Opponents of the project were not necessarily kind to supporters of the project. When Sabino Renteria, a neighborhood plan team member, walked to the microphone to testify, he received catcalls and the shouted label “bandito.” Renteria and De Leon represent two different east side factions that have been at odds on many issues throughout the years, so it was no surprise that they disagreed on the permit.

 

Still, Renteria, clearly nervous, pressed on with his support of the conditional overlay on the property, noting it was in line with the neighborhood plan, in general, and would preserve a historic 1925 craftsman house. Renteria argued it was more important to keep the residential homes in the area intact, regardless of use, than it was to worry about the additional commercial use.

 

Renteria argued it was time to stop fighting gentrification and change and start negotiating with the inevitable change that would come to the neighborhood.

 

“We need to support having our community sitting down and working out the problems that we’re facing,” Renteria said of controversial proposals. “If we’re not, we’re going to be doomed.”

 

Renteria also took a slap at the Holly neighborhood planning team, noting the community had chosen to use its city settlement funds to buy up property in its neighborhood and hold it, rather than embracing change and working out the best deal for the neighborhood.

 

Developer Michael Casias also spoke. If the community really had concerns, then it was their obligation to bring the small business they said they supported to the neighborhood, rather than setting obstacles to redevelopment. New development is not always bad. It can bring new blood and new life, Casias said.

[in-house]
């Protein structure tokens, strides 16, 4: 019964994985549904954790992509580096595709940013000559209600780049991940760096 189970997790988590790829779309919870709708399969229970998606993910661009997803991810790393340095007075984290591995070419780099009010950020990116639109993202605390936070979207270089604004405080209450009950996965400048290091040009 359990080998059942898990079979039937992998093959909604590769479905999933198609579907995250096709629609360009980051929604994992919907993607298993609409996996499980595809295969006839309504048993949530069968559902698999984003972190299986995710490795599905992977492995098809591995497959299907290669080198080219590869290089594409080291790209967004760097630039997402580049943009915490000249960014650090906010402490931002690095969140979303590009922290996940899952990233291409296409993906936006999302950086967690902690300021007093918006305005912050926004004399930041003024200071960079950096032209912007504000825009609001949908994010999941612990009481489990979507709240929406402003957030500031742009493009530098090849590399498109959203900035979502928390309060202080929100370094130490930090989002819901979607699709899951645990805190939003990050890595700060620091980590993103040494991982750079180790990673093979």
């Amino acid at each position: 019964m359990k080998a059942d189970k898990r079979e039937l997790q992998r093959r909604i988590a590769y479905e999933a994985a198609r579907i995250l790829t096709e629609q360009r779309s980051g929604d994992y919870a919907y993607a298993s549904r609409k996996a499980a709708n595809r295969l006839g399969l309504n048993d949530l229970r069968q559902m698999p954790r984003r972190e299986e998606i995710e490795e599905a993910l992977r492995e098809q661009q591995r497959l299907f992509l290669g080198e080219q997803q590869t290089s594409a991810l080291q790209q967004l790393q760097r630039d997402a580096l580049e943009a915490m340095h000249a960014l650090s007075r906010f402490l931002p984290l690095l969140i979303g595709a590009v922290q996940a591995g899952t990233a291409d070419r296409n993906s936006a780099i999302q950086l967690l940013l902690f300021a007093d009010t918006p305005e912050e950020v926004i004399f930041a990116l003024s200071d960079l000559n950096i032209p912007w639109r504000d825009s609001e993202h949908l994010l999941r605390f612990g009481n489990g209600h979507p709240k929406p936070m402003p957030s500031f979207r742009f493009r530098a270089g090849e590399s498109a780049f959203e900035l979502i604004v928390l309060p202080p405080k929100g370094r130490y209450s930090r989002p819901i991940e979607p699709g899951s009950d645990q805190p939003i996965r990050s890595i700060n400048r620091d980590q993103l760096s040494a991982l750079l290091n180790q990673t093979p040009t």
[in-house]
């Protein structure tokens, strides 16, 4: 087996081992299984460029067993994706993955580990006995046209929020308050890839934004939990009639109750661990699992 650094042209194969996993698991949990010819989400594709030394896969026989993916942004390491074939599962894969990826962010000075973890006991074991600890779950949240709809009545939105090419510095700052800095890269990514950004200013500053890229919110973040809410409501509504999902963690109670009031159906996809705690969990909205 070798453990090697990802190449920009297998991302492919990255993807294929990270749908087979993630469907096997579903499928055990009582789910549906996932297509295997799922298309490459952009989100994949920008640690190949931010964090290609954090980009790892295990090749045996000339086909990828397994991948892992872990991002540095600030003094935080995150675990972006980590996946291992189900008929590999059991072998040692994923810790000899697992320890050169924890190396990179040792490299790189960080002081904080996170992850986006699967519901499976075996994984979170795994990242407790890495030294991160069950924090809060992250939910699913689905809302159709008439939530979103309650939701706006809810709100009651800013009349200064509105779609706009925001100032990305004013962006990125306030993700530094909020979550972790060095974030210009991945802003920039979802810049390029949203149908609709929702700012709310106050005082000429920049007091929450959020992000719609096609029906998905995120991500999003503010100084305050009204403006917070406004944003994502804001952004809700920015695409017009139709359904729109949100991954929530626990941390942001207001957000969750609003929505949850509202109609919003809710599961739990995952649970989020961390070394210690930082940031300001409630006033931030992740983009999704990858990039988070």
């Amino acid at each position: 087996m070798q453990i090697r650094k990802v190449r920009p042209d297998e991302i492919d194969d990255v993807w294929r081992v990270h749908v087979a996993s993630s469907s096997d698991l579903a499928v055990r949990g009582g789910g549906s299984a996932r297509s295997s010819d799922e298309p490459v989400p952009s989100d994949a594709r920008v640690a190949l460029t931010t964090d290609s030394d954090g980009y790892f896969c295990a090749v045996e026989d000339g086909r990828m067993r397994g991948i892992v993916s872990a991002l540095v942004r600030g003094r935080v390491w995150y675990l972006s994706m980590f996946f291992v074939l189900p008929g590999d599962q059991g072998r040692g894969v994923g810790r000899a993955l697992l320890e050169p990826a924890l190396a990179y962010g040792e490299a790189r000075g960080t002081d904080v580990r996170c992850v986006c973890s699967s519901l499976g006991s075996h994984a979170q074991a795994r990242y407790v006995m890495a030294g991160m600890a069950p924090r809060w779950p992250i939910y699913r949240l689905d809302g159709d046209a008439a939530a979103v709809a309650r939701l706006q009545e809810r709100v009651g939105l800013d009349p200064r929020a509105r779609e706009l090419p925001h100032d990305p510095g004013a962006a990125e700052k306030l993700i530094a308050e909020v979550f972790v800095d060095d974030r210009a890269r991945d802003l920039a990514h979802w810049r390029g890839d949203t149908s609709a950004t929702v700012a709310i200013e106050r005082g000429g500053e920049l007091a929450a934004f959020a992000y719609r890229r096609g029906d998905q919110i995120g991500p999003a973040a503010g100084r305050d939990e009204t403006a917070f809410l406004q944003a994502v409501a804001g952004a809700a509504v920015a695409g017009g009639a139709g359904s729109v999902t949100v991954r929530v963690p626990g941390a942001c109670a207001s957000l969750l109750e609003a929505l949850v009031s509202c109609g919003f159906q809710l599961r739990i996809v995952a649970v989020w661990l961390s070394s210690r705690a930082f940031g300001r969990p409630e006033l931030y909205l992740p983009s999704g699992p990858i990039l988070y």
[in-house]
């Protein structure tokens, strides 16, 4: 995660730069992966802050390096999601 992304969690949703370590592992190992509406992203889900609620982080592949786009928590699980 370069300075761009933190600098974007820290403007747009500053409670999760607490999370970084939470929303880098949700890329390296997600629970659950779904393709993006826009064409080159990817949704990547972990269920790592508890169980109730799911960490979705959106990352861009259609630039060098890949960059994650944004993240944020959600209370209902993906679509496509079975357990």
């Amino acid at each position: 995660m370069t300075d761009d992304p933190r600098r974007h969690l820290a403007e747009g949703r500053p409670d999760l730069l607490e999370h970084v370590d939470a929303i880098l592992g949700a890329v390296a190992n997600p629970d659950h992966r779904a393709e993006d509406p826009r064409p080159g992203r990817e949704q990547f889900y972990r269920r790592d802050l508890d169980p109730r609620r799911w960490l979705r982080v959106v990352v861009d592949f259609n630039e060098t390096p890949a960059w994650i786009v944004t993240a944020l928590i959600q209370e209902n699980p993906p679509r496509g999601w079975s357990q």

In the meantime, honest brokers were being caught in the crossfire, Casias said. Setzer and Reynolds had been open, honest and ready to negotiate with the neighborhoods on their concerns.

 

“I think this process has gone on months too long and cost way more than they ever thought, and they haven’t even started with the building inspection process,” said Casias, who has built a number of projects in East Austin.

 

Council did not appear to be convinced by the neighborhood’s arguments against the project. Council Member Chris Riley moved, immediately after the speakers finished, to close the hearing and deny the appeal. Mayor Pro Tem Mike Martinez seconded that motion.

 

Council Member Bill Spelman clarified the conditional use permit was linked the site plan but that any additions would require additional commission and Council review. Limitations agreed to on the property would be noted in the site plan, according to city staff.

 

Council Member Laura Morrison also supported the denial, saying the bed & breakfast use was fairly innocuous and a good use, given the CS zoning on the property. And Council Member Randi Shade noted that this case – like others – pointed out that different people in the same neighborhood could have different visions for a particular property.

 

Shade said she wanted to be respectful of the group’s concerns but that change was a part of being in the Austin community. Neighborhoods around the city had dealt with change that comes with growth on a regular basis. And that the challenges that East Austin faced, including rising property taxes, were challenges faced by neighborhoods all over Austin.

 

The appeal was denied on a 7-0 vote.